"I had it on, but didn't listen to the commentary," Saban said. "I didn't want to listen to them and try to watch both copies of the game. What I didn't realize is that there's a little bit of a delay between what's on TV and the live feed, so I could actually watch the plays twice.
"Sometimes, I'd hear Miss Terry screaming downstairs after the play had already happened."
Always the perfectionist, Saban's take on a play would oftentimes differ wildly from Terry's.
"When there was a bad play, I was cursing the TV. When there was a good play, she was screaming, so we were kind of polar opposites," Saban said. "And sometimes, I'd hear her cheering and would wonder, 'What in the hell is she cheering about?'"
Terry already had a hint of what was coming during the game. She said she listened all week during practice to Saban venting to analyst Charlie Strong on the phone while Saban watched on his monitor from home. Strong is the liaison while Saban watches practice, and Saban's setup at home allows him to see everything, too, in a lot of cases better than he would if he were actually on the practice field.
"Poor Charlie Strong!" Terry said. "I have tried to explain to Nick that yelling things during practice [on the phone] does not help, that he's only yelling in Charlie's ear, not at the players. I explained that if he calmly and succinctly makes his point, that Charlie would be better able to pass it on to the players. He looked at me like I had two heads, but I think it's starting to sink in."
Even though there wasn't much drama in the game, as Alabama jumped out to a 21-3 halftime lead, Terry knows as well as anyone that to her husband, there are two scoreboards -- the inner scoreboard (performing to the best of your ability on every play) and the outer scoreboard (wins, championships, NFL players, etc.). And the only one that counts in her husband's world is the inner scoreboard.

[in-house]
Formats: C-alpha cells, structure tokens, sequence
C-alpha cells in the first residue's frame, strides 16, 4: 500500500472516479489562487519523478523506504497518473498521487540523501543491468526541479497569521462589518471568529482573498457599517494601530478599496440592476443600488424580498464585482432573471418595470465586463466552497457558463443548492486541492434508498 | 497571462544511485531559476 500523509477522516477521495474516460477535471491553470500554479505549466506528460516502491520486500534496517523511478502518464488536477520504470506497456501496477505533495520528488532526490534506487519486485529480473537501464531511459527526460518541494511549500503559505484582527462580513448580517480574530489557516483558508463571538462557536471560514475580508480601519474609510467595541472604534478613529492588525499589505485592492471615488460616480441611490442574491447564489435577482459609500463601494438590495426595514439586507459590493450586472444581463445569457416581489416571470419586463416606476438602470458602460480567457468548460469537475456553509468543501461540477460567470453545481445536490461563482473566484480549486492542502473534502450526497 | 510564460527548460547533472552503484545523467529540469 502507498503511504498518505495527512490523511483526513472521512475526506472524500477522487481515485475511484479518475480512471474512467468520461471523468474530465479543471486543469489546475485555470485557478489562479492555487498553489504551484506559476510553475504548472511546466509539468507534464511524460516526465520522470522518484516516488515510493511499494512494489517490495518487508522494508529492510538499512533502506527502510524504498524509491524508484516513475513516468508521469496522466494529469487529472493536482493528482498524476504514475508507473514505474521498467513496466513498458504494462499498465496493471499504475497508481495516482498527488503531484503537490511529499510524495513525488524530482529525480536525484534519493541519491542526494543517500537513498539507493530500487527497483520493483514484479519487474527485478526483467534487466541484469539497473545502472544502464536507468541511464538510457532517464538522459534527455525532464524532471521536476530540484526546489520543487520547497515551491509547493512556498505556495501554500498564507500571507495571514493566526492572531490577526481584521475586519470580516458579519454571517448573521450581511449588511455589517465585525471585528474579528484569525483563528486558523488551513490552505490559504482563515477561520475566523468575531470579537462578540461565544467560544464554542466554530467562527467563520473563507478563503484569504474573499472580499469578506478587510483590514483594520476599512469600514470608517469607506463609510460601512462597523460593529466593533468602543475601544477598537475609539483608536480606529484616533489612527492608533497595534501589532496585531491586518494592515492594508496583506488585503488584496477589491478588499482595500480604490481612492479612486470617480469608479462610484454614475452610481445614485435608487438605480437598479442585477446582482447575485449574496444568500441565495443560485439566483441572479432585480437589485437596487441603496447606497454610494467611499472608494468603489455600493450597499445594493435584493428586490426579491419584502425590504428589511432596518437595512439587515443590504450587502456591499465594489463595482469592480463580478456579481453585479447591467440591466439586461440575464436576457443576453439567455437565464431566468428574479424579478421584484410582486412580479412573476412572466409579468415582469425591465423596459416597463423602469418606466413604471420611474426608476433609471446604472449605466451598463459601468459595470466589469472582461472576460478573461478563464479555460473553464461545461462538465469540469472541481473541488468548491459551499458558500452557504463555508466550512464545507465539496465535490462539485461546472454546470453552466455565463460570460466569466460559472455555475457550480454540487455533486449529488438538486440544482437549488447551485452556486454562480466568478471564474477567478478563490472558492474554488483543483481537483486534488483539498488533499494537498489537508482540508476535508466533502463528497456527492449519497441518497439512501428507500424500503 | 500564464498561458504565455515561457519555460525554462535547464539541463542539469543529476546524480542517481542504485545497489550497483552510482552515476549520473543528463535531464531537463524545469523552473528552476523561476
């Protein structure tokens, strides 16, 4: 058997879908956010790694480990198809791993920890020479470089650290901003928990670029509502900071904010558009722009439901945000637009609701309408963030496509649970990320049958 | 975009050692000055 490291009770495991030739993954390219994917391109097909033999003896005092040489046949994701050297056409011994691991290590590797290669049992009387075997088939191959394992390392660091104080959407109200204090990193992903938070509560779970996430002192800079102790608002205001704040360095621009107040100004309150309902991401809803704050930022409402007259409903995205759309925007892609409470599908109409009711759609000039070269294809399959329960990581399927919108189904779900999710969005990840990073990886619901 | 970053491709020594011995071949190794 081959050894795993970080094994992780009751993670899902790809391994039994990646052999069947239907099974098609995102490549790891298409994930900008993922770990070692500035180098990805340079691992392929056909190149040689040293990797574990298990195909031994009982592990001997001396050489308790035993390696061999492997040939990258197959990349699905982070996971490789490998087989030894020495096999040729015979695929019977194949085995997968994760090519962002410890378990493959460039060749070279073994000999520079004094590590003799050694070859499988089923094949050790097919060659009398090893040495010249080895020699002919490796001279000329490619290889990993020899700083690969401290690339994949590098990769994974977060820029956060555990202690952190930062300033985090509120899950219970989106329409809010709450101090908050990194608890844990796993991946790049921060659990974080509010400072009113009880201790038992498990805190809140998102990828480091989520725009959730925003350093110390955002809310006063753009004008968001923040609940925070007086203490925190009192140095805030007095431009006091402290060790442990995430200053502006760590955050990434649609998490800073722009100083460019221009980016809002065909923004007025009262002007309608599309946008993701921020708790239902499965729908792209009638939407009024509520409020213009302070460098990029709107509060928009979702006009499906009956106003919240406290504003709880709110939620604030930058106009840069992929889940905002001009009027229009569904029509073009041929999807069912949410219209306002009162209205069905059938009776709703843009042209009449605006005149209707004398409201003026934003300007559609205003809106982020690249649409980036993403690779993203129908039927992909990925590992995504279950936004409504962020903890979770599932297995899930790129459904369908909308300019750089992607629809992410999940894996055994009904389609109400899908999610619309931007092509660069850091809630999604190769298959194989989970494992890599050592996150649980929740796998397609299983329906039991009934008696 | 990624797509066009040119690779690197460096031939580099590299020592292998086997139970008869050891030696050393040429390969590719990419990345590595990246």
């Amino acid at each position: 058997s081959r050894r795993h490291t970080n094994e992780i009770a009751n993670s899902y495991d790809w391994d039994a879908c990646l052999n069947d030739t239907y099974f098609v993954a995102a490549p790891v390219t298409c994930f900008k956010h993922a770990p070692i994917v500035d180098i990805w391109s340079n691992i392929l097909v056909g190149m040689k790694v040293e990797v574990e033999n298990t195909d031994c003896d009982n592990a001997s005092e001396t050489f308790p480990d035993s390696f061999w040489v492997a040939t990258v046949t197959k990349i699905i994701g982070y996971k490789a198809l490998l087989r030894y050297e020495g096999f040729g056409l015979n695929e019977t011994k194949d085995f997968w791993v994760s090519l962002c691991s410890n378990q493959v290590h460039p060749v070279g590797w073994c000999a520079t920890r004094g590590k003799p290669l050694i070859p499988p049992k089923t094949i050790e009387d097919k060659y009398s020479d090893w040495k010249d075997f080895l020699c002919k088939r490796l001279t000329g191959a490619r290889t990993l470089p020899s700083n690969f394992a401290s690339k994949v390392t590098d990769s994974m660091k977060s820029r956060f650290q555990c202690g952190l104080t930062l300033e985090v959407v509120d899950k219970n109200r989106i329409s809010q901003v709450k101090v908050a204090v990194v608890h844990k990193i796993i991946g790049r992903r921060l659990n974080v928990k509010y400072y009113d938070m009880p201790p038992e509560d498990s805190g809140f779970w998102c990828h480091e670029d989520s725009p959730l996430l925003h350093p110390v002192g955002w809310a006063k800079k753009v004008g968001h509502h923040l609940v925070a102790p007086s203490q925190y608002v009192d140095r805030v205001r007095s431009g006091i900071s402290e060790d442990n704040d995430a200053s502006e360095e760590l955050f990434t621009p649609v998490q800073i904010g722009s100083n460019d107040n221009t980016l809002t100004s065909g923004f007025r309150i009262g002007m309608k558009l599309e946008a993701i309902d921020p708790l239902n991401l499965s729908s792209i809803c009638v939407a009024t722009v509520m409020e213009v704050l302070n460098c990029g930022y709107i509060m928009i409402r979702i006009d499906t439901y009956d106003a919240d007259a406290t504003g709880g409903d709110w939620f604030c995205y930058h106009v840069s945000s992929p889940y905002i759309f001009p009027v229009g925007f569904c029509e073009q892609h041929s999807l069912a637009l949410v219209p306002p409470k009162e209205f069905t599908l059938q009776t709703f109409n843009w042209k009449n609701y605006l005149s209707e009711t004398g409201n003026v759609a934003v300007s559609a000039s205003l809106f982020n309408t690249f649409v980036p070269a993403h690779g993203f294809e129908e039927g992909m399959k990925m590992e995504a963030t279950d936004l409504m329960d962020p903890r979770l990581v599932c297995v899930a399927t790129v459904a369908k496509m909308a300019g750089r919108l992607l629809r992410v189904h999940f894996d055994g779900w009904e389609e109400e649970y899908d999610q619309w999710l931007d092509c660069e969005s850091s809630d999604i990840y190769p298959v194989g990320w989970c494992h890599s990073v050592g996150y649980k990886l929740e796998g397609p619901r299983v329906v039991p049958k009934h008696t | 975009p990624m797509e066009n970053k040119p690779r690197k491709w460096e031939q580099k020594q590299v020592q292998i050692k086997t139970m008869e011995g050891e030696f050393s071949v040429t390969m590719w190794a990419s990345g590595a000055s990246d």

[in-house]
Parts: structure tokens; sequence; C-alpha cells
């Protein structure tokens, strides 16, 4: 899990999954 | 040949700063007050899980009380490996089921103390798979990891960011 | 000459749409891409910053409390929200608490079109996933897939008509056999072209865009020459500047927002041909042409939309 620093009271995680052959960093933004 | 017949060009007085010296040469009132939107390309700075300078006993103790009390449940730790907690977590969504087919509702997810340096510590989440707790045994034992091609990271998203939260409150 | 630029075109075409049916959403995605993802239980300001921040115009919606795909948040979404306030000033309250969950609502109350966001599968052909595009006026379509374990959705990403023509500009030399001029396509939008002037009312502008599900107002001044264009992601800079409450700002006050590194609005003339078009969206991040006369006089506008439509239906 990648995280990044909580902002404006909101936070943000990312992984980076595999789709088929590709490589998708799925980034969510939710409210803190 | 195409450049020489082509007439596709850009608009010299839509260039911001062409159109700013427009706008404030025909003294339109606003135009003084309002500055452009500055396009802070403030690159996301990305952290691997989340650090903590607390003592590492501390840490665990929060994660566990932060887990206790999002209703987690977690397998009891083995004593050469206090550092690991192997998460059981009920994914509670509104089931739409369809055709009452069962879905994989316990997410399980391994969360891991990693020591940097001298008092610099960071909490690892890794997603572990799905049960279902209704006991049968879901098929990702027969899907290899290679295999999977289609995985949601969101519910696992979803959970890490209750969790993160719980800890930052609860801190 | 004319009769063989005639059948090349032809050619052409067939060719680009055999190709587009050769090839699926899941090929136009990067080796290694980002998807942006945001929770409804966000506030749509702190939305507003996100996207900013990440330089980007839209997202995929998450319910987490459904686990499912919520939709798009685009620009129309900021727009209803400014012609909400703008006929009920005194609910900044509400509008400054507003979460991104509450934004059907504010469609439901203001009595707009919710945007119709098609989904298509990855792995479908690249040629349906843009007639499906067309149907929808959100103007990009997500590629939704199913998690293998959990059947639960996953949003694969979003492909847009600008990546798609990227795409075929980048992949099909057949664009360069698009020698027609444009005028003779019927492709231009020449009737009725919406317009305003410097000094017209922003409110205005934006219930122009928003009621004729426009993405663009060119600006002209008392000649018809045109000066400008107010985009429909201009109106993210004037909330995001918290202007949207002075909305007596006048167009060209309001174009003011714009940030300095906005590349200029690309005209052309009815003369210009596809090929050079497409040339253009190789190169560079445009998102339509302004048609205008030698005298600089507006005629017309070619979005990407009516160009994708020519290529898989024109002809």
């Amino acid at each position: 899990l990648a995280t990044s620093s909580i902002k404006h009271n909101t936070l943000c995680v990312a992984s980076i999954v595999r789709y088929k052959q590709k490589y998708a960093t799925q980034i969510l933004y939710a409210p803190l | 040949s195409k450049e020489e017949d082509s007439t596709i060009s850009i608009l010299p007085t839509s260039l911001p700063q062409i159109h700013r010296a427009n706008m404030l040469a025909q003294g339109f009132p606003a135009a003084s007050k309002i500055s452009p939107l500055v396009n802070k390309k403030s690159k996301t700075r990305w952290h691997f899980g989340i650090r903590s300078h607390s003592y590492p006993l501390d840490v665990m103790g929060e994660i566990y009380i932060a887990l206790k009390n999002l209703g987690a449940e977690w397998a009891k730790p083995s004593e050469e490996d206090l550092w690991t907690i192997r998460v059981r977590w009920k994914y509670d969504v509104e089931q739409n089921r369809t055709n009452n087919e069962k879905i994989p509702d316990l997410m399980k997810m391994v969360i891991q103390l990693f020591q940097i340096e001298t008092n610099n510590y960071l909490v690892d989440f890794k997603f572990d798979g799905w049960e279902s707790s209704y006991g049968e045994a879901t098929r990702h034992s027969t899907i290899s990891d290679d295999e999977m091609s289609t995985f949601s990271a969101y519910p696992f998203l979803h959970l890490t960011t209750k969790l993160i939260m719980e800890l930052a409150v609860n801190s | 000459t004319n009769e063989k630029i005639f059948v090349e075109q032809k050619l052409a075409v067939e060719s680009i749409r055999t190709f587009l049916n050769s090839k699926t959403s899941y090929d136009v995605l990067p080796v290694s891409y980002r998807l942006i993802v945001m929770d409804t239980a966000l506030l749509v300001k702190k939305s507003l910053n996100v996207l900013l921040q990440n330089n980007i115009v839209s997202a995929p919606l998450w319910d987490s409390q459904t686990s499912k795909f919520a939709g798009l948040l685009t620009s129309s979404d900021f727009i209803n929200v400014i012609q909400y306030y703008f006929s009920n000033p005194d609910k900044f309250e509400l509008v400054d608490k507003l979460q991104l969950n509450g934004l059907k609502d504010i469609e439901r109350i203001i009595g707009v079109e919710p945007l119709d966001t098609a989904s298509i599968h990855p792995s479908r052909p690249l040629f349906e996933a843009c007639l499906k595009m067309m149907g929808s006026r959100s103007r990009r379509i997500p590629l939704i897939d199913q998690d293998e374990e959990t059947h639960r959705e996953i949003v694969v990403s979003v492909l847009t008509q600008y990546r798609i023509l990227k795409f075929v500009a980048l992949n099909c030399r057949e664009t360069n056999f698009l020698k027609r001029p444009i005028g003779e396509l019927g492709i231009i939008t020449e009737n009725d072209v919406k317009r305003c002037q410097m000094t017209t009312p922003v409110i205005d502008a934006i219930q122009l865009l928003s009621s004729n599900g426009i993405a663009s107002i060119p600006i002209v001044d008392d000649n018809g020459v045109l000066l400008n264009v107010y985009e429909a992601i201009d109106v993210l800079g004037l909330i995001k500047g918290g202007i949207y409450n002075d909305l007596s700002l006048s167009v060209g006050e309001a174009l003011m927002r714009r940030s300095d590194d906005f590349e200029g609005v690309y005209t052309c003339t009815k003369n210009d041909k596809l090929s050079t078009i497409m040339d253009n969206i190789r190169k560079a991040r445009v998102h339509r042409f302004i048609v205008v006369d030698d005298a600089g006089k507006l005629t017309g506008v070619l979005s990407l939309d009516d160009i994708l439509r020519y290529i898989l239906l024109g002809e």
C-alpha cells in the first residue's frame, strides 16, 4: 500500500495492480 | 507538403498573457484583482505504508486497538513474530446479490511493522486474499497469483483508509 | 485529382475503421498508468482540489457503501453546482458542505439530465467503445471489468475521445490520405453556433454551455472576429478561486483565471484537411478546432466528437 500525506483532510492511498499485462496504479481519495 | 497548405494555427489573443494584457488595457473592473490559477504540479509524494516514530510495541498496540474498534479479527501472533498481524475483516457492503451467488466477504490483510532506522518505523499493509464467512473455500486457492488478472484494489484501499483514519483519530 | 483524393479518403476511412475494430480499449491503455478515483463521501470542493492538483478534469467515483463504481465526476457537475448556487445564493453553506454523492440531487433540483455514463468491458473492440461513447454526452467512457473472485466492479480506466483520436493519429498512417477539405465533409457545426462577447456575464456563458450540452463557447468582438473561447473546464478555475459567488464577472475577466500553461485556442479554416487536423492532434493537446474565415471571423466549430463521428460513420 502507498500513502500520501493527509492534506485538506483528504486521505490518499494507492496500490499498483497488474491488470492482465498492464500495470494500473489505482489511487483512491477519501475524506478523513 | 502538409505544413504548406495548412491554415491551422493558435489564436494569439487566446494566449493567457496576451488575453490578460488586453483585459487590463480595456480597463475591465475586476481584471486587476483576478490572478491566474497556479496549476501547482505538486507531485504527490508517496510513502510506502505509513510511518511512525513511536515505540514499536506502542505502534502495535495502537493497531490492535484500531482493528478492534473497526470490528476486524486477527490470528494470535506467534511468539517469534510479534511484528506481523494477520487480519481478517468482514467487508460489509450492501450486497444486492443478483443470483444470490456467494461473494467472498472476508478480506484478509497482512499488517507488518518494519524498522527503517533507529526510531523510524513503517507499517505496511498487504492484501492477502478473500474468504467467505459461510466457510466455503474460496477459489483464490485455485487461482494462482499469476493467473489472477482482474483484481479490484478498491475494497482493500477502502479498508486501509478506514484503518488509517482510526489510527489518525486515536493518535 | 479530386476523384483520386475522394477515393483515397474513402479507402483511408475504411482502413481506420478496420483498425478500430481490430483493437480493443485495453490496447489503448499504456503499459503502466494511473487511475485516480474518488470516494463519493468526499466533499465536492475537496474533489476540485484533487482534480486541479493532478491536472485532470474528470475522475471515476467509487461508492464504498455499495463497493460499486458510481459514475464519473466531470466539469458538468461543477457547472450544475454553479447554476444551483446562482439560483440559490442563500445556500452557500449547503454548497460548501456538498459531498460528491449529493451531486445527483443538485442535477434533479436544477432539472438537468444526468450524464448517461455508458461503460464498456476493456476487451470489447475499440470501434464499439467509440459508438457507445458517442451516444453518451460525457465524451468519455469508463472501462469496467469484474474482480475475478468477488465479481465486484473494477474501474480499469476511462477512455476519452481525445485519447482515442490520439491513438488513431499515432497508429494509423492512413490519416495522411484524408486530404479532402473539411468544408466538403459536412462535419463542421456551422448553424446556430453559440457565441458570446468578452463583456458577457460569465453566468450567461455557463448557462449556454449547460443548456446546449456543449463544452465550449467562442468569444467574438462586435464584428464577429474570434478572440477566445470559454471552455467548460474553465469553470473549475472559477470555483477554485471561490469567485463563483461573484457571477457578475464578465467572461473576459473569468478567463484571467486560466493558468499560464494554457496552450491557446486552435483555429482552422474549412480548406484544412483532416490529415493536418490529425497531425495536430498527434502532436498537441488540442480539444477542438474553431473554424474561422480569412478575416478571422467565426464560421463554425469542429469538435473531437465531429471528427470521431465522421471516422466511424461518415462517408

"Yes, I was cheering and clapping and jumping around a bit, but a couple of times it scared me and I froze when I heard a booming, screaming deep voice from upstairs," Terry said. "At first, I thought, 'What the heck was that?' Then I realized Nick was coaching ... coaching the TV.
"Old habits die hard, and I wondered if he threw his coffee cup since he didn't have a headset."
The worst time for Saban was the 90 minutes prior to kickoff when he was cut off from his staff and players.
"I just sat there and kind of watched pregame warm-up on the live feed like a freakin' fan sitting in the upper deck," Saban said. "You talk about weird. That was different."
At one point, during that 90-minute hiatus before the game, Saban thought about doing what he did the day before on Friday.
"I got so tired of being cooped up in here that after the walk-through I got in my car and took a ride by myself," Saban said.
Asked where he went, Saban said, "Nowhere. I just rode around; anything to get out of the house."
As the game ended Saturday, and Alabama had avenged last season's 48-45 loss to Auburn, Saban couldn't wait to reconnect with his team.
Allen walked into the locker room, looked at his phone and saw he already had two missed calls from Saban.
"He was checking on injuries, just like he would if he were here," Allen said. "That's exactly what would have happened had he been here."
It was the same with Saban's postgame speech to the team. He told them via video how proud he was of them for not allowing the distractions of the week to affect them and reminded them how important it was, especially during a pandemic, to have that "So what? What's next?" kind of attitude. Saban then led the team prayer, and they sang the Alabama fight song.
Never one for reminiscing, Saban admitted how much he missed being there with his players and coaches, especially because it was Senior Day.
"Just not being a part of the spirit of the game, especially that game, the Iron Bowl, and what it means to so many people in our state was tough -- and I mean really tough," said Saban, whose team was ranked No. 1 in the College Football Playoff rankings last week.
Saban, whose positive coronavirus test result came back last Wednesday, said Monday he expects to be on the sideline for this weekend's game against LSU. He said he's yet to have a fever, and other than a runny nose and a little bit of a cold, hasn't had any other symptoms.
"It's hard to explain how much being out there around the players and coaches means to you," Saban said. "And when you can't be out there, it makes you realize how much more you would miss it."
Allen said that could be an ominous sign for the rest of the college football world.
"He may never quit coaching," Allen said with a laugh. "This whole experience only reinforces that."